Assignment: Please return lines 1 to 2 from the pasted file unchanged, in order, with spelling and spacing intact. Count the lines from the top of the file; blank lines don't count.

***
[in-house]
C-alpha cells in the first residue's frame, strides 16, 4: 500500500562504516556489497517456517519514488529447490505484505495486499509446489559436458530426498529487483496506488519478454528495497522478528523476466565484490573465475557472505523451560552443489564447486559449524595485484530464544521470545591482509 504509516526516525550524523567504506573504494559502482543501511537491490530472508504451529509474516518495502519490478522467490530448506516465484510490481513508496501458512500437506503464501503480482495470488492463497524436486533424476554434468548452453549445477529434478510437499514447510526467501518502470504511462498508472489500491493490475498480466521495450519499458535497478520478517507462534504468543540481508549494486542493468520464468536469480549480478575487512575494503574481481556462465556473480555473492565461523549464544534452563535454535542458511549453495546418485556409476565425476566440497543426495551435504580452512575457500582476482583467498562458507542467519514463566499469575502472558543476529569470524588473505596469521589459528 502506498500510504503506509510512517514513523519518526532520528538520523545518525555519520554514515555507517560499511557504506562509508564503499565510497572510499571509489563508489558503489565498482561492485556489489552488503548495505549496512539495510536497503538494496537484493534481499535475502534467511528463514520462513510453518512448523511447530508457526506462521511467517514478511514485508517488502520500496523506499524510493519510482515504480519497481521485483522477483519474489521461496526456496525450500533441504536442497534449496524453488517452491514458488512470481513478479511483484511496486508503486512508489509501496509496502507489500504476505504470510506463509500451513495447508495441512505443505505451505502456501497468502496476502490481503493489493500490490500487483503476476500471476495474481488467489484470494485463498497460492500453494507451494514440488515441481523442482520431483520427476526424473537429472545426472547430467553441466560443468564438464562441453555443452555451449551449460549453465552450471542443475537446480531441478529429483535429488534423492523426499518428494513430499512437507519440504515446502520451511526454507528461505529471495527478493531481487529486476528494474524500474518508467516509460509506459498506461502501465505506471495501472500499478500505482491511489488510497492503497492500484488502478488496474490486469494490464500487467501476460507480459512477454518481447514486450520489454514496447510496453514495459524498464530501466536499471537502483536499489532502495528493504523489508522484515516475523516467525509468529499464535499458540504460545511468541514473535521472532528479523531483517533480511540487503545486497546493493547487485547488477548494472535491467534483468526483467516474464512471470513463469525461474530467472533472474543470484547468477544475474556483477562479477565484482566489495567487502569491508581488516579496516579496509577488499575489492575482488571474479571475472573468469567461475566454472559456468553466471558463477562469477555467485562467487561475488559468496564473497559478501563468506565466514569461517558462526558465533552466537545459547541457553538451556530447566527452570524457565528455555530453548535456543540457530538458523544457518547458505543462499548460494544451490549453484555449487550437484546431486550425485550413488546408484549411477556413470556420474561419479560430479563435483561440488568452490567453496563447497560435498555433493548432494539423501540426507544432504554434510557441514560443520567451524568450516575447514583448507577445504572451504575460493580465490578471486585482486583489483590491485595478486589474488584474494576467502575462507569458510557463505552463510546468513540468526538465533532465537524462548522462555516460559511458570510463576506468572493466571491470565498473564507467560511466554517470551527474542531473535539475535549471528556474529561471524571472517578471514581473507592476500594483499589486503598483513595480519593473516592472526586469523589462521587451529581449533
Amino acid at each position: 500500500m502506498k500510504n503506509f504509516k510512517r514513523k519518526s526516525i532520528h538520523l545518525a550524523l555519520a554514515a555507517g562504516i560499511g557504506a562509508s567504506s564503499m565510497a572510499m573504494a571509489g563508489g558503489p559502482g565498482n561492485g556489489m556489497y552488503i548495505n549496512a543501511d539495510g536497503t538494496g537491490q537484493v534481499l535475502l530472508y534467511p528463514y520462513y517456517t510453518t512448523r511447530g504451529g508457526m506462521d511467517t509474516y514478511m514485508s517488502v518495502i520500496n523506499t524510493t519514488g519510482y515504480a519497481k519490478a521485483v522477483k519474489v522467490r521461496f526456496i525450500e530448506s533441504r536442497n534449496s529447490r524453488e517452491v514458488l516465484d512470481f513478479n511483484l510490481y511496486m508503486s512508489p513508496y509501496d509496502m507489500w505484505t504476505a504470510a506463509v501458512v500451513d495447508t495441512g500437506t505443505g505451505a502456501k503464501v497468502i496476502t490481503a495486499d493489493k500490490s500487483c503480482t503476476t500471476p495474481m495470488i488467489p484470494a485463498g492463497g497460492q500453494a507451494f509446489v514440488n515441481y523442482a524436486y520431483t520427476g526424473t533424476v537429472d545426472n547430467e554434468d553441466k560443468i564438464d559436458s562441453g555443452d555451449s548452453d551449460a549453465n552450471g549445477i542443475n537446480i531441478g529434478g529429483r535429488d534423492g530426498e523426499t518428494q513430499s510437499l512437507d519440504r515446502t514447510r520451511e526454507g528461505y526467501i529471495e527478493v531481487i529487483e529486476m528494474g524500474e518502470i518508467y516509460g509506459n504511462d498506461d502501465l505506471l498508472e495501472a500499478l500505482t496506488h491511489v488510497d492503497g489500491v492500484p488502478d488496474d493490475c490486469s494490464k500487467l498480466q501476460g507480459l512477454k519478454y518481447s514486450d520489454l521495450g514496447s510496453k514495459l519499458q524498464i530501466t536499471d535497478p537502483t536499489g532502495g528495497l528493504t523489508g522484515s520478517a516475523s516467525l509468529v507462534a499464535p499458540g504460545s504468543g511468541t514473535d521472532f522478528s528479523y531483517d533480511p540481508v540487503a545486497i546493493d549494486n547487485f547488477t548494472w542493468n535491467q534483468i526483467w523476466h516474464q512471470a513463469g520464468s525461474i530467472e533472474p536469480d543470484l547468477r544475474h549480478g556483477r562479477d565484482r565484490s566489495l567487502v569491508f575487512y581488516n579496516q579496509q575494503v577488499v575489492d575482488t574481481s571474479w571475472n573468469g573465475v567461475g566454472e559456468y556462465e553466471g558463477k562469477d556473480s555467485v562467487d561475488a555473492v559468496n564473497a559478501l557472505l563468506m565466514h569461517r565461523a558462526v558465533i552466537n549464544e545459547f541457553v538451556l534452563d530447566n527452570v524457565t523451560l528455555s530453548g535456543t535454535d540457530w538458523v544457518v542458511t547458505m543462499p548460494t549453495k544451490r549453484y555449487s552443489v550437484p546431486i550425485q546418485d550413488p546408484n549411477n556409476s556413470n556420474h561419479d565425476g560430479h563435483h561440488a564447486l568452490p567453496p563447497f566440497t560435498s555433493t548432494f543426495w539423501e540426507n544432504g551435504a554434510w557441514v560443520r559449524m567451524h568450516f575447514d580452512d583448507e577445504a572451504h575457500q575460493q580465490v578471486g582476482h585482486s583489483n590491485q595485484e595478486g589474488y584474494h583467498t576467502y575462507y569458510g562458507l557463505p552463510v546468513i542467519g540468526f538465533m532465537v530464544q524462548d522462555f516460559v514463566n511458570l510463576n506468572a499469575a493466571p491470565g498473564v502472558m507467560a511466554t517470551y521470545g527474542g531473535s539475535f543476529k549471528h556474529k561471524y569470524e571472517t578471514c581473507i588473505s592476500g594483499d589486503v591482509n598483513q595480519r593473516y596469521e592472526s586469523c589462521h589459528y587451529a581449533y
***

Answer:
[in-house]
C-alpha cells in the first residue's frame, strides 16, 4: 500500500562504516556489497517456517519514488529447490505484505495486499509446489559436458530426498529487483496506488519478454528495497522478528523476466565484490573465475557472505523451560552443489564447486559449524595485484530464544521470545591482509 504509516526516525550524523567504506573504494559502482543501511537491490530472508504451529509474516518495502519490478522467490530448506516465484510490481513508496501458512500437506503464501503480482495470488492463497524436486533424476554434468548452453549445477529434478510437499514447510526467501518502470504511462498508472489500491493490475498480466521495450519499458535497478520478517507462534504468543540481508549494486542493468520464468536469480549480478575487512575494503574481481556462465556473480555473492565461523549464544534452563535454535542458511549453495546418485556409476565425476566440497543426495551435504580452512575457500582476482583467498562458507542467519514463566499469575502472558543476529569470524588473505596469521589459528 502506498500510504503506509510512517514513523519518526532520528538520523545518525555519520554514515555507517560499511557504506562509508564503499565510497572510499571509489563508489558503489565498482561492485556489489552488503548495505549496512539495510536497503538494496537484493534481499535475502534467511528463514520462513510453518512448523511447530508457526506462521511467517514478511514485508517488502520500496523506499524510493519510482515504480519497481521485483522477483519474489521461496526456496525450500533441504536442497534449496524453488517452491514458488512470481513478479511483484511496486508503486512508489509501496509496502507489500504476505504470510506463509500451513495447508495441512505443505505451505502456501497468502496476502490481503493489493500490490500487483503476476500471476495474481488467489484470494485463498497460492500453494507451494514440488515441481523442482520431483520427476526424473537429472545426472547430467553441466560443468564438464562441453555443452555451449551449460549453465552450471542443475537446480531441478529429483535429488534423492523426499518428494513430499512437507519440504515446502520451511526454507528461505529471495527478493531481487529486476528494474524500474518508467516509460509506459498506461502501465505506471495501472500499478500505482491511489488510497492503497492500484488502478488496474490486469494490464500487467501476460507480459512477454518481447514486450520489454514496447510496453514495459524498464530501466536499471537502483536499489532502495528493504523489508522484515516475523516467525509468529499464535499458540504460545511468541514473535521472532528479523531483517533480511540487503545486497546493493547487485547488477548494472535491467534483468526483467516474464512471470513463469525461474530467472533472474543470484547468477544475474556483477562479477565484482566489495567487502569491508581488516579496516579496509577488499575489492575482488571474479571475472573468469567461475566454472559456468553466471558463477562469477555467485562467487561475488559468496564473497559478501563468506565466514569461517558462526558465533552466537545459547541457553538451556530447566527452570524457565528455555530453548535456543540457530538458523544457518547458505543462499548460494544451490549453484555449487550437484546431486550425485550413488546408484549411477556413470556420474561419479560430479563435483561440488568452490567453496563447497560435498555433493548432494539423501540426507544432504554434510557441514560443520567451524568450516575447514583448507577445504572451504575460493580465490578471486585482486583489483590491485595478486589474488584474494576467502575462507569458510557463505552463510546468513540468526538465533532465537524462548522462555516460559511458570510463576506468572493466571491470565498473564507467560511466554517470551527474542531473535539475535549471528556474529561471524571472517578471514581473507592476500594483499589486503598483513595480519593473516592472526586469523589462521587451529581449533